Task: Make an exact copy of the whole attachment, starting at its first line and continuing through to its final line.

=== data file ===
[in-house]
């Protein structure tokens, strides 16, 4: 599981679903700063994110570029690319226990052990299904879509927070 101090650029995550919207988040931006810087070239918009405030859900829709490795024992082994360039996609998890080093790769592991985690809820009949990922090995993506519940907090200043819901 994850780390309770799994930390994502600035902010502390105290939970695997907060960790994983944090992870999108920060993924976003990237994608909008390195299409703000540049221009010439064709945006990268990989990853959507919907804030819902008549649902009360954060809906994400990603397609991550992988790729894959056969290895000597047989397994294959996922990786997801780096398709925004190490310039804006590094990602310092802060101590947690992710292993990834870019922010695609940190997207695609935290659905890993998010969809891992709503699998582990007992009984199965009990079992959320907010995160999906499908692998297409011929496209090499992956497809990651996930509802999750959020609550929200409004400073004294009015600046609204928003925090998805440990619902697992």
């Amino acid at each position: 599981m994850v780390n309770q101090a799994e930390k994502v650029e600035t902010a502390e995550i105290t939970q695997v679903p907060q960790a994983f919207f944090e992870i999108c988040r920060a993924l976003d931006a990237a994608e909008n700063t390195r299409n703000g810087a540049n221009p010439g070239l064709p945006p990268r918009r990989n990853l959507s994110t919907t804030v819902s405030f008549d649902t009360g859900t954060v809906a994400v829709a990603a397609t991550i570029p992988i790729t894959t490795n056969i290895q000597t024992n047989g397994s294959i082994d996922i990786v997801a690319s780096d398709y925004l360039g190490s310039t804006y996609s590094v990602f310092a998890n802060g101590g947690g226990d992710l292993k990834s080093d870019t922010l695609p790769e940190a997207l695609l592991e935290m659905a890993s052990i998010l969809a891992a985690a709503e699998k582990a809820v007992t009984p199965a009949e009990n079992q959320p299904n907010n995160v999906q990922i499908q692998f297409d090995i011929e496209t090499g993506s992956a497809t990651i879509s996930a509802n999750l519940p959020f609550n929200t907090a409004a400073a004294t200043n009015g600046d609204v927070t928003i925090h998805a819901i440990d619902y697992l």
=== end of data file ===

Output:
[in-house]
């Protein structure tokens, strides 16, 4: 599981679903700063994110570029690319226990052990299904879509927070 101090650029995550919207988040931006810087070239918009405030859900829709490795024992082994360039996609998890080093790769592991985690809820009949990922090995993506519940907090200043819901 994850780390309770799994930390994502600035902010502390105290939970695997907060960790994983944090992870999108920060993924976003990237994608909008390195299409703000540049221009010439064709945006990268990989990853959507919907804030819902008549649902009360954060809906994400990603397609991550992988790729894959056969290895000597047989397994294959996922990786997801780096398709925004190490310039804006590094990602310092802060101590947690992710292993990834870019922010695609940190997207695609935290659905890993998010969809891992709503699998582990007992009984199965009990079992959320907010995160999906499908692998297409011929496209090499992956497809990651996930509802999750959020609550929200409004400073004294009015600046609204928003925090998805440990619902697992």
């Amino acid at each position: 599981m994850v780390n309770q101090a799994e930390k994502v650029e600035t902010a502390e995550i105290t939970q695997v679903p907060q960790a994983f919207f944090e992870i999108c988040r920060a993924l976003d931006a990237a994608e909008n700063t390195r299409n703000g810087a540049n221009p010439g070239l064709p945006p990268r918009r990989n990853l959507s994110t919907t804030v819902s405030f008549d649902t009360g859900t954060v809906a994400v829709a990603a397609t991550i570029p992988i790729t894959t490795n056969i290895q000597t024992n047989g397994s294959i082994d996922i990786v997801a690319s780096d398709y925004l360039g190490s310039t804006y996609s590094v990602f310092a998890n802060g101590g947690g226990d992710l292993k990834s080093d870019t922010l695609p790769e940190a997207l695609l592991e935290m659905a890993s052990i998010l969809a891992a985690a709503e699998k582990a809820v007992t009984p199965a009949e009990n079992q959320p299904n907010n995160v999906q990922i499908q692998f297409d090995i011929e496209t090499g993506s992956a497809t990651i879509s996930a509802n999750l519940p959020f609550n929200t907090a409004a400073a004294t200043n009015g600046d609204v927070t928003i925090h998805a819901i440990d619902y697992l």